Mokumono: Polder e-bike unique design- made in the Netherlands
Please introduce yourself and the startup Mokumono to our readers!
We are Tom and Bob Schiller, twin brothers from Amsterdam and we founded Mokumono in 2014 with the idea of shaking up the bike industry. The Netherlands has a history of producing great bicycles that would stay on the road for decades, but over the years these skills were lost. Most bikes – even the ones by Dutch producers, are made in Asia. With Mokumono we wanted to prove that it is possible to bring bike production back to the Netherlands and be less dependent on Asian supply chains and all the ethical and sustainability issues that come with outsourcing production.
Why did you decide to start a company?
When Bob was studying at the Design Academy Eindhoven he came up with an idea that allowed us to produce frames in The Netherlands by using techniques that are common in the car industry. We press aluminum plates and then have them welded together robotically. When his design received a lot of positive feedback during Dutch Design Week, we decided to go for it and give it a shot.
What is the vision behind Mokumono?
To prove that it is possible to build bikes in Europe and by doing that pushing the entire industry towards better practices. We are on a mission to create a 100% European e-bike -with our latest model, the Polder, we are nearly there: 90% of all the parts on the bike are made in Europe.
Another part of our vision is that we think e-bikes should stay on the road as long as possible. Where other producers will try to sell you a new, upgraded model every two years, we have decided to make the Polder modular. The battery can easily be removed and replaced by a third party battery so you can keep using your bike for years to come. We guarantee that all parts will be in stock for the next ten years and if your bike needs fixing we will come to the driver to fix it on location – something we call ‘The ride to right’ principle.
From the idea to the start, what have been the biggest challenges so far and how did you finance yourself?
The biggest challenge was to reinvent production. There was no template for what we wanted to do so we had to figure out everything ourselves. But at the same time this was also the most fun part of the process. We ran a successful Kickstarter campaign in 2016 that gave us some initial funds to develop our first model: the Delta. Earlier this year raised 800 thousand euro with a consortium of private investors and Rabobank. This allowed us to scale up before introducing the Polder earlier this month.
Who is Mokumono’s target audience?
The Delta was a rather sporty e-bike with a specific audience – compare it to a Lamborghini. We sold most to urban professionals – overwhelmingly male. The Polder is a much more inclusive model for a bigger audience. It’s unisex and fits drivers from 165cm to 195 cm. The maximum range of 110 km on a full charge also makes this the perfect bike for commuters. We think that our target audience are people that are a bit bored or fed up with the market leaders and are looking for well designed, sustainable quality bikes – that is our sweet spot.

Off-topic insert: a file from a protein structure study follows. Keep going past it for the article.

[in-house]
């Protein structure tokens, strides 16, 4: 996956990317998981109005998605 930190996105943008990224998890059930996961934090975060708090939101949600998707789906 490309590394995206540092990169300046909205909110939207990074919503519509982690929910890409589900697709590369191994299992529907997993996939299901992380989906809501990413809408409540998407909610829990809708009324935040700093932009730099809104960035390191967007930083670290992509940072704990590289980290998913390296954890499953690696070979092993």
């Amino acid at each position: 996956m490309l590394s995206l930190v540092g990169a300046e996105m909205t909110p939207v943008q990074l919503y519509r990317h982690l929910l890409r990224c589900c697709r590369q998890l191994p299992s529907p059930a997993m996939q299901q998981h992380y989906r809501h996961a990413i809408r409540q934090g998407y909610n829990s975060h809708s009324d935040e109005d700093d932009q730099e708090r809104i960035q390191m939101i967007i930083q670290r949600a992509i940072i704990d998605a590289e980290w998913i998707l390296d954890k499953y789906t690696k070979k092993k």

What is special about the e-bike? Where are the advantages? What distinguishes you from other providers?
There’s the design, which is completely unique. We say that it is engineered to excite and build to last – so if you are looking for a bike that stays with you for years – you found it. Then there’s the trunk – the lockable battery compartment that also has space for personal items or a bike lock. You can remove the battery and charge it at home or use it as a powerbank for other devices. Depending on the battery you choose the range is anywhere between 80km and 110km – which puts the Polder on the very high end of modern e-bikes.
The Polder switches on using bluetooth technology when its driver approaches, the Mokumono app has seen a huge update and offers everything that can be expected from a modern e-bike app and the phone can be mounted to the frame and charged while driving. The led-lights are integrated in the frame and, like many other parts, are designed exclusively for us.
Mokumono, where are you going? Where do you see yourself in five years?
In the short term we want to make the Polder launch a success. The first reactions have been very positive and we are receiving a lot of orders – so that’s looking good. In 5 years we would like to break open more markets in Europe as well as overseas. The challenge here is that we need to find good partners to take care of local after-sales. We will be happy if we manage to carve out a solid and sustainable piece of market share that allows us to keep doing what we love doing: design groundbreaking bikes that make people happy.
Finally: What 3 tips would you give to prospective founders?
1. Keep charging at it. Starting up is a rough road with many ups and downs but to see an idea grow, take hold and come to live is super exciting and rewarding.
2. Work on your idea first and talk to prospective customers before you try to raise money from investors.
3. When you are making hardware, it’s important to find production partners that are excited by your ideas. You need partners that go the extra mile to help you and aren’t only focused on the bottom line.
More information you will find here
Thank you Emil Esselin for the Interview
Statements of the author and the interviewee do not necessarily represent the editors and the publisher opinion again.